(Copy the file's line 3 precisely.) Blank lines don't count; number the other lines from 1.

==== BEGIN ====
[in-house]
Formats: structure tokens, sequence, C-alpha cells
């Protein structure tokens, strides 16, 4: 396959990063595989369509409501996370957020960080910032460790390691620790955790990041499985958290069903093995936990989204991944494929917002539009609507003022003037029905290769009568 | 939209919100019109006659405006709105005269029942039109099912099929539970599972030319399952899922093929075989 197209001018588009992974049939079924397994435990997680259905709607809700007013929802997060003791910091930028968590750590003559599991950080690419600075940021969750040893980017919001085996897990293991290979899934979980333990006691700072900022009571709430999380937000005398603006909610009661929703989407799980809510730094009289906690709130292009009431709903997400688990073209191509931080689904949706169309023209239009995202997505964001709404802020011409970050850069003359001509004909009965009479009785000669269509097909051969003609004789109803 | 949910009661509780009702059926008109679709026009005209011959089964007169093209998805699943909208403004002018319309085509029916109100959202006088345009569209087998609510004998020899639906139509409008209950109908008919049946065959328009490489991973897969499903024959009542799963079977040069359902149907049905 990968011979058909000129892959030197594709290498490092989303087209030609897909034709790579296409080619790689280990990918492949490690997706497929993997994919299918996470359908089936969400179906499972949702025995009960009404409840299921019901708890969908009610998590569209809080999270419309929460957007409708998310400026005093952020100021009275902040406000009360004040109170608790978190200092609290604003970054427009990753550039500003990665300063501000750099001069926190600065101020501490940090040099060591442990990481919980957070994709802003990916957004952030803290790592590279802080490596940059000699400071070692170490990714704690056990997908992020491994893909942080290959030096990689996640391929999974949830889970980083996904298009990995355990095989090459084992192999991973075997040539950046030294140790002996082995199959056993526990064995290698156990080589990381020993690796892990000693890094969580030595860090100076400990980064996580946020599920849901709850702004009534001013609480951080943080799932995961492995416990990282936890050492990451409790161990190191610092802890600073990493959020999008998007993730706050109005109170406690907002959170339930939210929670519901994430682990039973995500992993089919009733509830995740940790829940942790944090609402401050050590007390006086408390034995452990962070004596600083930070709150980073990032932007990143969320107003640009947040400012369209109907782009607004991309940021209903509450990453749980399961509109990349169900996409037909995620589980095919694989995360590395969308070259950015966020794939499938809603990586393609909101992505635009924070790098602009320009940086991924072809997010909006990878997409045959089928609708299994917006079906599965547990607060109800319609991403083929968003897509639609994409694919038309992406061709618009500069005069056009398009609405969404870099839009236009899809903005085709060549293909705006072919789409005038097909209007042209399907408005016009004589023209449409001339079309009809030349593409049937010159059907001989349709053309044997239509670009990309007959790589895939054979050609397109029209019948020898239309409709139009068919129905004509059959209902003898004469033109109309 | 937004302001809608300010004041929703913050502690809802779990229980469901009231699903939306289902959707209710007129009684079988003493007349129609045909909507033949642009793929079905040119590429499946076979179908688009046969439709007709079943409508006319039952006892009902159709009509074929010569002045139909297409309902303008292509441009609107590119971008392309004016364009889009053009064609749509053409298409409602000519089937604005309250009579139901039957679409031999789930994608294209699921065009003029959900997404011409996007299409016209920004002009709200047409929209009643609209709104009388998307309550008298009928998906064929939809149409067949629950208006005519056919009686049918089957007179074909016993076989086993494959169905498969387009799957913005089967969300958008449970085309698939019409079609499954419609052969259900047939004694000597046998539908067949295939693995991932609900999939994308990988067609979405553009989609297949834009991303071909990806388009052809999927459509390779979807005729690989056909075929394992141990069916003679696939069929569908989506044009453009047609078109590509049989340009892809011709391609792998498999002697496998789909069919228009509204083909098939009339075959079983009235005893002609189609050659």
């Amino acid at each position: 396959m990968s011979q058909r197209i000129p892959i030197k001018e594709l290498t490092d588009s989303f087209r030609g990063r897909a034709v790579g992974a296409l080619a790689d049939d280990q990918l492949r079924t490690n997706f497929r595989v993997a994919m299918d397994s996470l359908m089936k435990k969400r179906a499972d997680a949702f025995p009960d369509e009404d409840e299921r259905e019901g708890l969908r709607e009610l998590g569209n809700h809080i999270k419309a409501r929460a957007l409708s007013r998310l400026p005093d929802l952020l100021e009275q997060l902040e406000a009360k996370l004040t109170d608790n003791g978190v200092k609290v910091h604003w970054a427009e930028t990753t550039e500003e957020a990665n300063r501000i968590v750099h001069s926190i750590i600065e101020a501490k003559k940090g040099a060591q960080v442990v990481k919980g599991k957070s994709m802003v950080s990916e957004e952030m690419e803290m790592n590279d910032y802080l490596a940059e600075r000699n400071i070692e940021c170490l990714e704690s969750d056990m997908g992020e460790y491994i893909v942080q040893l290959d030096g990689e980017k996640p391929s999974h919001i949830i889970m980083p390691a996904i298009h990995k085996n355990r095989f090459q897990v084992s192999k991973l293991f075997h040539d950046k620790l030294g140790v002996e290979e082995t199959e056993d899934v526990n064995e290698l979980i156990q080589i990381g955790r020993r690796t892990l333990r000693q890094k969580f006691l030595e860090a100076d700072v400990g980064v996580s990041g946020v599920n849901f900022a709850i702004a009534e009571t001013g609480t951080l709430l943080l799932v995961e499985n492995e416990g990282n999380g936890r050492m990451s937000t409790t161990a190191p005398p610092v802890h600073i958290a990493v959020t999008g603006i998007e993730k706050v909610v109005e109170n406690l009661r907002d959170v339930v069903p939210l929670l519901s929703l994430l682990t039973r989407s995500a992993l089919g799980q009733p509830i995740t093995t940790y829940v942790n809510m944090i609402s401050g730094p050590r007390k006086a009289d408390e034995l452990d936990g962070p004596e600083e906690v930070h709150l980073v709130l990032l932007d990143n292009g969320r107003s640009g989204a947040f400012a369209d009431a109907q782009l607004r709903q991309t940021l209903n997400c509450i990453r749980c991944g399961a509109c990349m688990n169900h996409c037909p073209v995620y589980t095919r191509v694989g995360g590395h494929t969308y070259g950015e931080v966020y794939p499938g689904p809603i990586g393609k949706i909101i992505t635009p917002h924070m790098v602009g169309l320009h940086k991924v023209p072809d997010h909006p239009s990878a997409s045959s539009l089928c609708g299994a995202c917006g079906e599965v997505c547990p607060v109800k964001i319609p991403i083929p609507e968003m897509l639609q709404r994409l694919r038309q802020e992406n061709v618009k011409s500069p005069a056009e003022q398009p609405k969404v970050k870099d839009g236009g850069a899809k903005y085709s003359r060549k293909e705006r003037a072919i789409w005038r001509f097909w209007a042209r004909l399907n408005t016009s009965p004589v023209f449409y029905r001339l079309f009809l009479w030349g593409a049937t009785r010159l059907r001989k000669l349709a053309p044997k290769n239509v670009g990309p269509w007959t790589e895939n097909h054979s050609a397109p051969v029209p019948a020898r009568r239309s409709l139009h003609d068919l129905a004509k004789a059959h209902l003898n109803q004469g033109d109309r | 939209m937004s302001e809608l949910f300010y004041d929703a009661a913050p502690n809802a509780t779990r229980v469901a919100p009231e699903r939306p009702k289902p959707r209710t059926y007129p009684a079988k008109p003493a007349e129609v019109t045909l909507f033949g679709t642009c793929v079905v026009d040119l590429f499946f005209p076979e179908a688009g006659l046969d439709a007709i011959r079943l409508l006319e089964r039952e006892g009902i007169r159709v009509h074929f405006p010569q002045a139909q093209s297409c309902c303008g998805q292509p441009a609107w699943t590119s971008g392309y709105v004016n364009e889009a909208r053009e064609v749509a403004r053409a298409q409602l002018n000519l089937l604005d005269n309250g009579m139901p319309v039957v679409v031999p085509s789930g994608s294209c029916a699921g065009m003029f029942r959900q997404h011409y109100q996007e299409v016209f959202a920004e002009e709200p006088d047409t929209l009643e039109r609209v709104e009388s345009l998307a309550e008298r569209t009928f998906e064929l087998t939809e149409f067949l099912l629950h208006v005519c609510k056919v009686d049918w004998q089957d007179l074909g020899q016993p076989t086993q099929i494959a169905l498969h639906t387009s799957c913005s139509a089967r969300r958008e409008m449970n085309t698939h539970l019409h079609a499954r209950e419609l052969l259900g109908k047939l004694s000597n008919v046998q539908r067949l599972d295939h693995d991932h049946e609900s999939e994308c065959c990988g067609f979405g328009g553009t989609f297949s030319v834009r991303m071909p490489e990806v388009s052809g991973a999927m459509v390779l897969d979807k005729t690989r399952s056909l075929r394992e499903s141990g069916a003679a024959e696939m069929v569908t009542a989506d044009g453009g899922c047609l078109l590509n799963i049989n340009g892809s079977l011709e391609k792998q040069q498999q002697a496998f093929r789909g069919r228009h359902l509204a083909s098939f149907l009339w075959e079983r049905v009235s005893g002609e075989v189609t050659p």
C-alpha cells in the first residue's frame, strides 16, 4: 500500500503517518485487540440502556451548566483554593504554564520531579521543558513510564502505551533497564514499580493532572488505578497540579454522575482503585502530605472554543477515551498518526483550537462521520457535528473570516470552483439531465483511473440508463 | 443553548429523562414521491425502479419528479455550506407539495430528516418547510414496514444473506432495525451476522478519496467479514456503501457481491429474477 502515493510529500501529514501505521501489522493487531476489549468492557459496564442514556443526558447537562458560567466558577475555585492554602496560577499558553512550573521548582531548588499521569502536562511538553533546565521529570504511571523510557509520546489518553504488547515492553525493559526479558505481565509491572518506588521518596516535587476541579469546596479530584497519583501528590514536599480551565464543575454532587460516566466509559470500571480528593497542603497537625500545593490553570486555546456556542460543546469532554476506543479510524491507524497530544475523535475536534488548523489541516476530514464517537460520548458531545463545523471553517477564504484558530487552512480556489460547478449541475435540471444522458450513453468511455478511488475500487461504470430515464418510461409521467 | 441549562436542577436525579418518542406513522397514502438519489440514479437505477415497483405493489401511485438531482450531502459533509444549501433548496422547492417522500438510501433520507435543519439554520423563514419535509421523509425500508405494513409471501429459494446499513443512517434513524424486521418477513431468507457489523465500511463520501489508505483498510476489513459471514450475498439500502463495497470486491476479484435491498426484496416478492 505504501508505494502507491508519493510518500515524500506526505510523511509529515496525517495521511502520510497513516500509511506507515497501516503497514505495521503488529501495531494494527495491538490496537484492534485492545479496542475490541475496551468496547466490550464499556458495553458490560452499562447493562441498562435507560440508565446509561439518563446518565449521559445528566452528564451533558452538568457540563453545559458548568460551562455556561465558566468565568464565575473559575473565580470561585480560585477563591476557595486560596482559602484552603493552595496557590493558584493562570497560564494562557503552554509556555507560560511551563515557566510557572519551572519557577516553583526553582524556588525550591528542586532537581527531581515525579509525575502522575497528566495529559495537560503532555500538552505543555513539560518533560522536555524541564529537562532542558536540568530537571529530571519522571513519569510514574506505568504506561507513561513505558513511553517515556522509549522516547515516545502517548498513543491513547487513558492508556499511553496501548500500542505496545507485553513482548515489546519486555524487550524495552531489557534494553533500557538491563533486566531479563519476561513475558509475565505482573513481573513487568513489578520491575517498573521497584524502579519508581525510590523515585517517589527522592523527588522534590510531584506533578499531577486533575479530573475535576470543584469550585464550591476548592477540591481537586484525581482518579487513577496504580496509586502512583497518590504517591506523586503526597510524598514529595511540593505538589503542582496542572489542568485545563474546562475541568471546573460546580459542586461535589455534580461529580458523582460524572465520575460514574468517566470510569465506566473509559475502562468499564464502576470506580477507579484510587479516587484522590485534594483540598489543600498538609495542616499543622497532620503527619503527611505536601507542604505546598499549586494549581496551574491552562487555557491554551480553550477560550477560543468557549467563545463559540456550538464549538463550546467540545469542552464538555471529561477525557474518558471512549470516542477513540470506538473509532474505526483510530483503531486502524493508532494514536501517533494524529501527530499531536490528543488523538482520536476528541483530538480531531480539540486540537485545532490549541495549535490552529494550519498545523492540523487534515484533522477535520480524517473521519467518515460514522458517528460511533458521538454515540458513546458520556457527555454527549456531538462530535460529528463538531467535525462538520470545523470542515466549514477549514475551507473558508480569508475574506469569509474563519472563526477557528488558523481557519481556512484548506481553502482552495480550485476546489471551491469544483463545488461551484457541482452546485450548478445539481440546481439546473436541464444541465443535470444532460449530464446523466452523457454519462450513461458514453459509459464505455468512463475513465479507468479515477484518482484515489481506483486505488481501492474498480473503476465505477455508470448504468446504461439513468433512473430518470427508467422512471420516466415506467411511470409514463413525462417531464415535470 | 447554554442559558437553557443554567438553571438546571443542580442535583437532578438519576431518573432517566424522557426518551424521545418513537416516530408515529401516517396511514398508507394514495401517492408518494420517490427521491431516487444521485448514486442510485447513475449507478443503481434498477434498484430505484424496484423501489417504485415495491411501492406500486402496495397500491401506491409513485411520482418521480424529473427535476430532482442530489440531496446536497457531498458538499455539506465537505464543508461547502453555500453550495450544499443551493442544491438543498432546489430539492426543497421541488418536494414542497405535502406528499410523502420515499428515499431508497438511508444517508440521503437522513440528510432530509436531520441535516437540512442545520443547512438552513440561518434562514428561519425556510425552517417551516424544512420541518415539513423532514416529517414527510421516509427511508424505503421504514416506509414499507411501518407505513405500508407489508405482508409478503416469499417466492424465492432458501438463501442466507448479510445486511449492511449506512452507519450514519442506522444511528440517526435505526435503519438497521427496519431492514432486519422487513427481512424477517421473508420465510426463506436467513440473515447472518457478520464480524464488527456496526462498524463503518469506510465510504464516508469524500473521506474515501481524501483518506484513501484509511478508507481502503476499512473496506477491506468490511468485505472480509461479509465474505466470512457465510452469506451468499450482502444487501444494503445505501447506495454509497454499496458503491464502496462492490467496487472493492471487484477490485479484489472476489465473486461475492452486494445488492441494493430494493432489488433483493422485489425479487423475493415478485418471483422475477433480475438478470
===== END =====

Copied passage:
């Protein structure tokens, strides 16, 4: 396959990063595989369509409501996370957020960080910032460790390691620790955790990041499985958290069903093995936990989204991944494929917002539009609507003022003037029905290769009568 | 939209919100019109006659405006709105005269029942039109099912099929539970599972030319399952899922093929075989 197209001018588009992974049939079924397994435990997680259905709607809700007013929802997060003791910091930028968590750590003559599991950080690419600075940021969750040893980017919001085996897990293991290979899934979980333990006691700072900022009571709430999380937000005398603006909610009661929703989407799980809510730094009289906690709130292009009431709903997400688990073209191509931080689904949706169309023209239009995202997505964001709404802020011409970050850069003359001509004909009965009479009785000669269509097909051969003609004789109803 | 949910009661509780009702059926008109679709026009005209011959089964007169093209998805699943909208403004002018319309085509029916109100959202006088345009569209087998609510004998020899639906139509409008209950109908008919049946065959328009490489991973897969499903024959009542799963079977040069359902149907049905 990968011979058909000129892959030197594709290498490092989303087209030609897909034709790579296409080619790689280990990918492949490690997706497929993997994919299918996470359908089936969400179906499972949702025995009960009404409840299921019901708890969908009610998590569209809080999270419309929460957007409708998310400026005093952020100021009275902040406000009360004040109170608790978190200092609290604003970054427009990753550039500003990665300063501000750099001069926190600065101020501490940090040099060591442990990481919980957070994709802003990916957004952030803290790592590279802080490596940059000699400071070692170490990714704690056990997908992020491994893909942080290959030096990689996640391929999974949830889970980083996904298009990995355990095989090459084992192999991973075997040539950046030294140790002996082995199959056993526990064995290698156990080589990381020993690796892990000693890094969580030595860090100076400990980064996580946020599920849901709850702004009534001013609480951080943080799932995961492995416990990282936890050492990451409790161990190191610092802890600073990493959020999008998007993730706050109005109170406690907002959170339930939210929670519901994430682990039973995500992993089919009733509830995740940790829940942790944090609402401050050590007390006086408390034995452990962070004596600083930070709150980073990032932007990143969320107003640009947040400012369209109907782009607004991309940021209903509450990453749980399961509109990349169900996409037909995620589980095919694989995360590395969308070259950015966020794939499938809603990586393609909101992505635009924070790098602009320009940086991924072809997010909006990878997409045959089928609708299994917006079906599965547990607060109800319609991403083929968003897509639609994409694919038309992406061709618009500069005069056009398009609405969404870099839009236009899809903005085709060549293909705006072919789409005038097909209007042209399907408005016009004589023209449409001339079309009809030349593409049937010159059907001989349709053309044997239509670009990309007959790589895939054979050609397109029209019948020898239309409709139009068919129905004509059959209902003898004469033109109309 | 937004302001809608300010004041929703913050502690809802779990229980469901009231699903939306289902959707209710007129009684079988003493007349129609045909909507033949642009793929079905040119590429499946076979179908688009046969439709007709079943409508006319039952006892009902159709009509074929010569002045139909297409309902303008292509441009609107590119971008392309004016364009889009053009064609749509053409298409409602000519089937604005309250009579139901039957679409031999789930994608294209699921065009003029959900997404011409996007299409016209920004002009709200047409929209009643609209709104009388998307309550008298009928998906064929939809149409067949629950208006005519056919009686049918089957007179074909016993076989086993494959169905498969387009799957913005089967969300958008449970085309698939019409079609499954419609052969259900047939004694000597046998539908067949295939693995991932609900999939994308990988067609979405553009989609297949834009991303071909990806388009052809999927459509390779979807005729690989056909075929394992141990069916003679696939069929569908989506044009453009047609078109590509049989340009892809011709391609792998498999002697496998789909069919228009509204083909098939009339075959079983009235005893002609189609050659």